Changes in intravenous fluid use patterns in Australia and New Zealand: Evidence of research translating into practice

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Abstract

Objectives: To describe changes in the use of intravenous (IV) fluid by quantity and type in different regions of Australia and New Zealand. Design, setting and participants: We conducted a retrospective ecological study examining regional and temporal trends in IV fluid consumption across Australia and New Zealand over the periods 2012-2013 and 2013- 2014, using national proprietary sales data as a surrogate for consumption, and demographic data from the public domain. Results: More than 13.3 million litres of IV fluid were consumed in Australia and New Zealand in 2012-2013, and more than 13.9 million litres in 2013-2014, with colloid solutions accounting for < 2%. There was marked regional variation in consumption of fluids, by volumes and proportions used, when standardised to overall Australian and New Zealand values. There was no significant change in the overall volume of crystalloid solutions consumed but there was a significant decrease (9%; P = 0.02) in the ratio of unbalanced to balanced crystalloid solutions consumed. Consumption of all forms of colloid solutions decreased, with a 12% reduction overall (P = 0.02), primarily driven by a 67% reduction in the consumption of hydroxyethyl starch (HES) solutions. Conclusions: The amount and type of IV fluid use, as determined by fluid sales, is highly variable across Australia and New Zealand. However, overall use of balanced crystalloid solutions is increasing and the use of HES has decreased dramatically.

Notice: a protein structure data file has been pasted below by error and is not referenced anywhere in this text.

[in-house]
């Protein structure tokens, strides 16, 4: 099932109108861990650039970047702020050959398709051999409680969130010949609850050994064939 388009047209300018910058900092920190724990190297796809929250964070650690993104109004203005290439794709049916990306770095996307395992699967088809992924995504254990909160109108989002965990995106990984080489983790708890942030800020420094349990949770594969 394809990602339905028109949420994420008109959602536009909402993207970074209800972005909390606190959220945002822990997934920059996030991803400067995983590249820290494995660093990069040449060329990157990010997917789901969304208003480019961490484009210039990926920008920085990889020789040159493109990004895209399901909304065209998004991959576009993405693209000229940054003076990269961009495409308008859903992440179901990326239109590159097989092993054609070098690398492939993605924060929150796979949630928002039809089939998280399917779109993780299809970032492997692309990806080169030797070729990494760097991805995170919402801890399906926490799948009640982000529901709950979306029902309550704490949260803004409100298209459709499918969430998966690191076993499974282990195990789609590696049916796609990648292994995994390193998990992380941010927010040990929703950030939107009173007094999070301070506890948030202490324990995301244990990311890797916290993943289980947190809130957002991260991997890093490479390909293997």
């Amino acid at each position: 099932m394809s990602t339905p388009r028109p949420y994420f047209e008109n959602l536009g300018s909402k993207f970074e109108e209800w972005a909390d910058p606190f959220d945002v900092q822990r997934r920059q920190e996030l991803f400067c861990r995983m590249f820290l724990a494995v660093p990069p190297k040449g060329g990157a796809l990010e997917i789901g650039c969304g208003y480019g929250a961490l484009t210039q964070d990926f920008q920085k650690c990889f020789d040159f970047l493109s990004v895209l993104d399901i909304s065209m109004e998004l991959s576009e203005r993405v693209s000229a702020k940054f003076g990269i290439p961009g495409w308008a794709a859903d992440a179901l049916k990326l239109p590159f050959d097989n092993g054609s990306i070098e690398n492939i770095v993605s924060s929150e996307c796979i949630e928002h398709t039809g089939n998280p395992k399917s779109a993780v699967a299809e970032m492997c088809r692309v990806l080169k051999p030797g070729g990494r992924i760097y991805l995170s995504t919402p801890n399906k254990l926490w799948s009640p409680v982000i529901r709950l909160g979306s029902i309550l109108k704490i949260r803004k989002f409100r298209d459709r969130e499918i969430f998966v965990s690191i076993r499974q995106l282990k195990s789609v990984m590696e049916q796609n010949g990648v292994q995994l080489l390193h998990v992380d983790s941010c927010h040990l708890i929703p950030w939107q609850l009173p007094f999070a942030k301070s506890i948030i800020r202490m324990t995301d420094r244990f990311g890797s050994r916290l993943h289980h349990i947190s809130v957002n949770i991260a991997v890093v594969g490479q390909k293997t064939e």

Original languageEnglish
Pages (from-to)78-88
Number of pages11
JournalCritical Care and Resuscitation
Volume18
Issue number2
Publication statusPublished - 1 Jun 2016

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